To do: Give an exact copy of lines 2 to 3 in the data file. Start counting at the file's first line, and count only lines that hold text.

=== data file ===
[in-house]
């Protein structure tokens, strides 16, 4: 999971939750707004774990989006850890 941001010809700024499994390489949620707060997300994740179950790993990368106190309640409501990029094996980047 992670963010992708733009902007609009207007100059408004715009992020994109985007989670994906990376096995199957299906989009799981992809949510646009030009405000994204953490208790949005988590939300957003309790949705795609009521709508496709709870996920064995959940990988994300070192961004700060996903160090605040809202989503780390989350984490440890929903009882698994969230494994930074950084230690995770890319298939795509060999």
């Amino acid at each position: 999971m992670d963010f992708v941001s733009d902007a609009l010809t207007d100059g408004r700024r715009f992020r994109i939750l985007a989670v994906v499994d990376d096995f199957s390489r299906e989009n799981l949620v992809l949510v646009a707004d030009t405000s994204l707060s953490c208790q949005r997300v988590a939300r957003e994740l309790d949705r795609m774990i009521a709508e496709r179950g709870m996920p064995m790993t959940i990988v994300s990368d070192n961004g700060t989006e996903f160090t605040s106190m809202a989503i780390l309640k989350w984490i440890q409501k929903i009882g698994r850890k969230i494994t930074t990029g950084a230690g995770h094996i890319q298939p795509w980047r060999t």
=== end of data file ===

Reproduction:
């Protein structure tokens, strides 16, 4: 999971939750707004774990989006850890 941001010809700024499994390489949620707060997300994740179950790993990368106190309640409501990029094996980047 992670963010992708733009902007609009207007100059408004715009992020994109985007989670994906990376096995199957299906989009799981992809949510646009030009405000994204953490208790949005988590939300957003309790949705795609009521709508496709709870996920064995959940990988994300070192961004700060996903160090605040809202989503780390989350984490440890929903009882698994969230494994930074950084230690995770890319298939795509060999």
């Amino acid at each position: 999971m992670d963010f992708v941001s733009d902007a609009l010809t207007d100059g408004r700024r715009f992020r994109i939750l985007a989670v994906v499994d990376d096995f199957s390489r299906e989009n799981l949620v992809l949510v646009a707004d030009t405000s994204l707060s953490c208790q949005r997300v988590a939300r957003e994740l309790d949705r795609m774990i009521a709508e496709r179950g709870m996920p064995m790993t959940i990988v994300s990368d070192n961004g700060t989006e996903f160090t605040s106190m809202a989503i780390l309640k989350w984490i440890q409501k929903i009882g698994r850890k969230i494994t930074t990029g950084a230690g995770h094996i890319q298939p795509w980047r060999t």